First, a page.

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The Change in Industry Operating Models


End-to-End Value Chain Network


End-to-end involves the entire process of the value chain from the end customer back to the upstream component materials and ingredients.  In the 20th century paradigm, your enterprise was viewed as the center and you reached upstream to your immediate suppliers and downstream to immediate customers.  In the 21st century the individual enterprise is an element of a holistic system. end-to-end system.  Turning your attention to your suppliers’ suppliers and your customers’ customers—the extended supply chain. It’s a critical step, not just to identify more-ambitious structural changes that could generate even greater payoffs but also to better manage risks. The most important principle in end-to-end supply chain management is collaboration.




When companies managed operations for low cost and operations efficiency the metrics stayed within the walls of the production facility.  With the dynamics of the 21st century strategic gains and competitive advantage accrue to companies that manage whole system metrics.  These metrics include (1) Cash to Cash cycle time, (2) Supply chain cycle time of the longest lead times, (3) Customer order cycle time.  Measuring these system factors gives a company access to competitive advantage and strategic financial performance.




Driven by the need for more responsive operations processes and the increasing complexity in product portfolios have led to significant developments in modular, distributed manufacturing systems. Modularity appeals to the concept of scaling down a producing process and then numbering it up. This changes the fundamentals of an operation.  Modular systems are inherently more reliable, less costly to invest and operate, more flexible.  This is contributing to new business models of the modern cottage industry. Examples: micro‐breweries, distributed electric power, conversion of agricultural waste to fuel oil, on-site chemical and air separation. This is contributing to new business models of the modern industrial cottage enterprise.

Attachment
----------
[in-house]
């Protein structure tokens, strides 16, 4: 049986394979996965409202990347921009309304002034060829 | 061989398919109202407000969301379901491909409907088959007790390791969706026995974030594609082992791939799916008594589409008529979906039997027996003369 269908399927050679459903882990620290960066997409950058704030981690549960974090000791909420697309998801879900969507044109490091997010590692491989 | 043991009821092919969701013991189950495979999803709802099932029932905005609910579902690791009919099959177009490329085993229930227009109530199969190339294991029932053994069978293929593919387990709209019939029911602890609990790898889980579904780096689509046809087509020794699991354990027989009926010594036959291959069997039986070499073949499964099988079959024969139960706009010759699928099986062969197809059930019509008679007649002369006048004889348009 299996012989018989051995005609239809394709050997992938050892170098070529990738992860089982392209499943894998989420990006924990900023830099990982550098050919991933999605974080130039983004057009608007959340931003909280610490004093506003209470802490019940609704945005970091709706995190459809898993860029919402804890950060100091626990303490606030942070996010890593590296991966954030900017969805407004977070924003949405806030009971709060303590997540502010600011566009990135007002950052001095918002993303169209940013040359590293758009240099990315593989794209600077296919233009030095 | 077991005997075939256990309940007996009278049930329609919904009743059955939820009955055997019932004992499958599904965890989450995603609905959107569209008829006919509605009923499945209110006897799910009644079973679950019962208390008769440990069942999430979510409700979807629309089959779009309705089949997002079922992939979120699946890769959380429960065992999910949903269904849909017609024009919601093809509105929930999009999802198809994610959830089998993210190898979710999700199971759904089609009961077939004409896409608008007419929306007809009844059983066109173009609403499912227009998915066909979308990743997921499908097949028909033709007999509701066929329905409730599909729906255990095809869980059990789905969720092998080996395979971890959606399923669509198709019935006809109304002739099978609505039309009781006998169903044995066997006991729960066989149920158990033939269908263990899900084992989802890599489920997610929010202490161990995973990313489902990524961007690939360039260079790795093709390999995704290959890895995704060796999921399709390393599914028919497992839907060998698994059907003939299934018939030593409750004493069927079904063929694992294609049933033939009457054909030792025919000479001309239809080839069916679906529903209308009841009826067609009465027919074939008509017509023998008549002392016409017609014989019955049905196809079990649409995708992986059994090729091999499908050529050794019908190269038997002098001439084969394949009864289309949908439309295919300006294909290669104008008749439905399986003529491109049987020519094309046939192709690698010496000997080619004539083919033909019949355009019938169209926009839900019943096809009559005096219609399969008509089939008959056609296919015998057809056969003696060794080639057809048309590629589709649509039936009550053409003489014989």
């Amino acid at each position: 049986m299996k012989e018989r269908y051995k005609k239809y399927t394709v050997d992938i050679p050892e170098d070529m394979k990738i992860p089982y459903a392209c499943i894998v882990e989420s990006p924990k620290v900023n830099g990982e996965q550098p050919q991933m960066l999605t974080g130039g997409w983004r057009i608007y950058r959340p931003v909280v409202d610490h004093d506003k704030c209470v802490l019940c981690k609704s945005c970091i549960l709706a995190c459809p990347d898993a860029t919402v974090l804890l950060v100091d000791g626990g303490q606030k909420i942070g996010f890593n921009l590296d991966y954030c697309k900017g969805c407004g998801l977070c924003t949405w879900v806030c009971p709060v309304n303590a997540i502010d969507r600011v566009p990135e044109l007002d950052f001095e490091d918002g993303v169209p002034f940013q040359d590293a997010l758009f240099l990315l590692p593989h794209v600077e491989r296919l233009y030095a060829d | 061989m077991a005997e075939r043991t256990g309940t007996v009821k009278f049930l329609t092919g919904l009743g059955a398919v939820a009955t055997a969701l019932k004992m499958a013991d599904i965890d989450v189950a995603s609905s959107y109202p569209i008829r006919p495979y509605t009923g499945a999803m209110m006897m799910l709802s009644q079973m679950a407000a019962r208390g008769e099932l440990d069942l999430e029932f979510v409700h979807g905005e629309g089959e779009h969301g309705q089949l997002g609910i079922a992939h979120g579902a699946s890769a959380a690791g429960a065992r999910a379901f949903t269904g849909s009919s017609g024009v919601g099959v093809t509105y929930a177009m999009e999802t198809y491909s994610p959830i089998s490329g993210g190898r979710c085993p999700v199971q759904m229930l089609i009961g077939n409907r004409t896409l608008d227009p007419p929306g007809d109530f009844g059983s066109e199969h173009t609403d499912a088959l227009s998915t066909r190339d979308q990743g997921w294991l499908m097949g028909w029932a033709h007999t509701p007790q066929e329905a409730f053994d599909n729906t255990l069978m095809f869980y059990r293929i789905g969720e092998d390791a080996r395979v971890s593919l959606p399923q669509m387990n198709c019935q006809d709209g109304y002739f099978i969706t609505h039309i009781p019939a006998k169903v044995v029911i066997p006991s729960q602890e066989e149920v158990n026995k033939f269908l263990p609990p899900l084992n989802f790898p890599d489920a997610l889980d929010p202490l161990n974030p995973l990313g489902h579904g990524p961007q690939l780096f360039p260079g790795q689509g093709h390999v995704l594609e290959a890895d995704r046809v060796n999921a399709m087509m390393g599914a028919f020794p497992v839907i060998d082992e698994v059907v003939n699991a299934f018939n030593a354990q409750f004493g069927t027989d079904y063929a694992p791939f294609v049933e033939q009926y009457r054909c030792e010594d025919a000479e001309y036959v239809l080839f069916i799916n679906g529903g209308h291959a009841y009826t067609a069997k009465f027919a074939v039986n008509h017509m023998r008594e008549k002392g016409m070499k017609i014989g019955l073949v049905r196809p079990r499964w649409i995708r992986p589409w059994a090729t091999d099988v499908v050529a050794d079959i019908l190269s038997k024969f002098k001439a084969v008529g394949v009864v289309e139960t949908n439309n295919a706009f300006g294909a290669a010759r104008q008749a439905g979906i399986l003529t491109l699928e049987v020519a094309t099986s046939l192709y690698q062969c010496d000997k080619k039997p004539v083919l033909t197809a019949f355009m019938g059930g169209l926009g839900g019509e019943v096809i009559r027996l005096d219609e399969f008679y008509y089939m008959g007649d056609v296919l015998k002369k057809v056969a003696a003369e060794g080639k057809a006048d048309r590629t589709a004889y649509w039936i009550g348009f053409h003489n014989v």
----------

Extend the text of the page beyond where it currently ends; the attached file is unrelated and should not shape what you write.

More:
Technology is transforming the entire value chain.  We have already seen the impact on the commercial side with eCommerce, social media, 1-day shipping.  It is now transforming the supply side with chaining technology for track and trace, Industrial IoT and machine learning.  Supply chains are moving towards end-to-end visibility and connectivity. 


Along side transforming the business side of operations and production, technology is fundamentally altering the way goods and materials are made.  Generative design enables the transformation of functional requirements into digital designs that can be virtually tested, simulated in operational environments and sent for 3-D printing. 


Nanotechnology and other material sciences are enabling the development of materials with properties not found in nature and the development of bio-similar materials that mimic organic functionality.


Operations Cadence


Every operation has cadence.  Walking around a producing facility, experienced staff can ‘feel’ when the operation is well-performing.  There is a rhythm, a cadence.  Disrupt that rhythm and problems happen.  In the 21st century there is the expectation of higher and higher speed for fulfilling customer and consumer demand.  Disrupting the rhythm is how operations had responded and this comes with higher costs and lower efficiency.  In the new game we synchronize production flow to the cadence of customer demand.

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